Airbnb Rentals/Short-Term Rental (STR): Airbnb rentals, also known as short-term rentals, are a real estate investment strategy where properties are listed on platforms such as Airbnb for brief guest stays, usually lasting a few days. This results in a higher turnover rate among tenants, potentially necessitating increased maintenance and renovations. However, this approach can also yield greater financial returns compared to traditional long-term rentals because of higher rental rates.
Airbnb Review: Airbnb reviews allow hosts and guests to review each other. They include a star rating (between 1 and 5 stars) and a written review (of up to 1,000 words). Airbnb reviews are optional. Multiple, positive guest reviews help listings rank higher and get more bookings.
Airbnb Superhost: The Airbnb Superhost program aims to celebrate and reward the top-rated hosts. To achieve this status, a host needs to have at least 10 stays per year, an overall rating of 4.8 or more, a cancellation rate below 1%, and a response rate of 90%+ within 24 hours.
Amenities: Amenities refer to the extra features, appliances, and items that Airbnb hosts provide with their listings. Some of the most popular amenities include a swimming pool, a hot tub, a fully equipped kitchen, free parking, WiFi, and others.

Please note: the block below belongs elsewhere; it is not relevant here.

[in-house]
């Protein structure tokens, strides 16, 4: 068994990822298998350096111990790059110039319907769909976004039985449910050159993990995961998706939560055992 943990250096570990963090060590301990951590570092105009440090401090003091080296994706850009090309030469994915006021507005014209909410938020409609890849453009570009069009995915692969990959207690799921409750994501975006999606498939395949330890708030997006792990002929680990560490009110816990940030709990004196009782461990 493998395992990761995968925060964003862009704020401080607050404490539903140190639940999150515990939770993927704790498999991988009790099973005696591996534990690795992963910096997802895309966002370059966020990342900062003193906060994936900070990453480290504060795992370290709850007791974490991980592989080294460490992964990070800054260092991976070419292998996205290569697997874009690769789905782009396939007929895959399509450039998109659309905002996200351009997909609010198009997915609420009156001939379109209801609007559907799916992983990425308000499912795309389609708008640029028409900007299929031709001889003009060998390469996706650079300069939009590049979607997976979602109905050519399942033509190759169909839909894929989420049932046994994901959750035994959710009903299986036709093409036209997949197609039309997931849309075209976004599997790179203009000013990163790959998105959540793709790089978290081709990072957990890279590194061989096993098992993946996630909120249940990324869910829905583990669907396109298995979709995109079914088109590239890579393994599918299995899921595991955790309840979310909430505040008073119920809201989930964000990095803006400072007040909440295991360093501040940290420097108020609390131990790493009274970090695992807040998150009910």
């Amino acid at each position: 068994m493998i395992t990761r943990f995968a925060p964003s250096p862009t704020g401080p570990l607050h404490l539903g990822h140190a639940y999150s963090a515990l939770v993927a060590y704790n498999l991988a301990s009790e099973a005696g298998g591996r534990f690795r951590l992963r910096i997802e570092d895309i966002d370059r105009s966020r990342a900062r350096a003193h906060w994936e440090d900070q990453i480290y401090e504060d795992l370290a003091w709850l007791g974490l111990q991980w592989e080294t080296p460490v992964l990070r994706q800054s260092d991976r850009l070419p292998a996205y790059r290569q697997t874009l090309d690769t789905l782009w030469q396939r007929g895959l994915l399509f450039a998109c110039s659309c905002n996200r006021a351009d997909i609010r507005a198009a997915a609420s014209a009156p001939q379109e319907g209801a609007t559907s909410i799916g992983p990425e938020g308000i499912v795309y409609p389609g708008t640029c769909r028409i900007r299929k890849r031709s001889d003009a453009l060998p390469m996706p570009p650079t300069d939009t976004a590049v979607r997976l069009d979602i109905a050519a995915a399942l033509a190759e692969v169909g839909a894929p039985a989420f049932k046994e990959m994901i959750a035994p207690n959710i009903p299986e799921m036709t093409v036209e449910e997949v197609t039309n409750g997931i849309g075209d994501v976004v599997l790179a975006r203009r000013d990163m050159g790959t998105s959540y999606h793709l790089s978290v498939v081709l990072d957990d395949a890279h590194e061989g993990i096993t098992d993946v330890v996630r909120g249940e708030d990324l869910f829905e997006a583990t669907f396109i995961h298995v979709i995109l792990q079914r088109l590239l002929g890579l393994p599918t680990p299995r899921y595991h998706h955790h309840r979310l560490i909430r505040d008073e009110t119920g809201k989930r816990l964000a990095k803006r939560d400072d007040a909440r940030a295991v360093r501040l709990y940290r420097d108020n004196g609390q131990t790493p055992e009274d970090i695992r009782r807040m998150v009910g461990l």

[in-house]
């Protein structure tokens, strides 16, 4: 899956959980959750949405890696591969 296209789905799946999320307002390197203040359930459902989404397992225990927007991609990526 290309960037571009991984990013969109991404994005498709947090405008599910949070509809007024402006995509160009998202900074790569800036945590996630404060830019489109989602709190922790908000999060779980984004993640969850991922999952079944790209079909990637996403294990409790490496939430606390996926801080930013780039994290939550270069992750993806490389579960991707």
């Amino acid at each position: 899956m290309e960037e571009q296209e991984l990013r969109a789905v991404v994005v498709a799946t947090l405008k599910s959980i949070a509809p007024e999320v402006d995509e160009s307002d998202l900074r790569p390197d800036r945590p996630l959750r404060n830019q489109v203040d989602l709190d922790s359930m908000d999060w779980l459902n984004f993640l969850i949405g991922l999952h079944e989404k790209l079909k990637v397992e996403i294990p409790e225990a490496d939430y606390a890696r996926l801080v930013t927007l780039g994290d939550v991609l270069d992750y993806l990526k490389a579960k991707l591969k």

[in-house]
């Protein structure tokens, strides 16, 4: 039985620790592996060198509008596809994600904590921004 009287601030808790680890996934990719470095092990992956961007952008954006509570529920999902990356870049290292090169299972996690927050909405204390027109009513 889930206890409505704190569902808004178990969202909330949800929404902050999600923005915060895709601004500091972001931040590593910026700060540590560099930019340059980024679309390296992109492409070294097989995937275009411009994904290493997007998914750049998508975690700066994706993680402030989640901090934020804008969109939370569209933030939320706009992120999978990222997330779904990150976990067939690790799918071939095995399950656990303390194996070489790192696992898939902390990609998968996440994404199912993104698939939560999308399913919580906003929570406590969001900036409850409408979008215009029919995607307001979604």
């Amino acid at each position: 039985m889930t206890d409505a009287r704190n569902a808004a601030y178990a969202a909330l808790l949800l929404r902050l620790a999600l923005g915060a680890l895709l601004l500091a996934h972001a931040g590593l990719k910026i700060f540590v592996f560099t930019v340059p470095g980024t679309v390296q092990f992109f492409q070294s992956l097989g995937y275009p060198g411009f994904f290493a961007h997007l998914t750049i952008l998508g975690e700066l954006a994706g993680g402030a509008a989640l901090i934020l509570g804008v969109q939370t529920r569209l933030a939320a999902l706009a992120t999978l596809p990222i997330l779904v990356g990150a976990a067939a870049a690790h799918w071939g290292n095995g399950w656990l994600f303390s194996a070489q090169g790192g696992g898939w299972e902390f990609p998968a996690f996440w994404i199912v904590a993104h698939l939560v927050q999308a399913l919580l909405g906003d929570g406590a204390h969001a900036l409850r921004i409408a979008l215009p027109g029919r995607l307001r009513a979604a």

Amortization: Amortization shows how much of the monthly mortgage payment goes towards the interest and how much towards the principal. When you get a mortgage loan, most of the monthly payment is applied to the interest. As you continue to pay, over time more of your payments will be put towards the mortgage balance.
Apartment: An apartment is an individual housing unit within a residential building (apartment complex) or an independent dwelling within a house with its own entrance.
Appraisal: An appraisal, or a home appraisal, is an objective, professional estimation of a home’s value by a certified, third-party appraiser based on the values of other similar properties in the same market. An appraisal is needed when taking a mortgage loan.
Appraised Value: The appraised value is an objective, professional assessment of the fair market value of a property based on the findings of a certified, third-party appraiser.
Appreciation: Real estate appreciation refers to the increase in the value of a real estate property over time. Natural appreciation happens as a result of market forces such as inflation, increased demand, or weakening supply. Forced appreciation occurs when you make intentional improvements on a property to increase its value.
Available Nights: The number of days/nights for which a short-term rental is made available for booking per month or per year.
Average Daily Rate (ADR): The average daily rate is the average nightly price for which a short-term rental is booked over a given period of time.
Bank-Owned Property: A bank-owned property, or a real estate owned (REO) property, is a real estate property that is reverted back to the lender after it fails to sell at a foreclosure auction after the borrower has defaulted on the mortgage payments.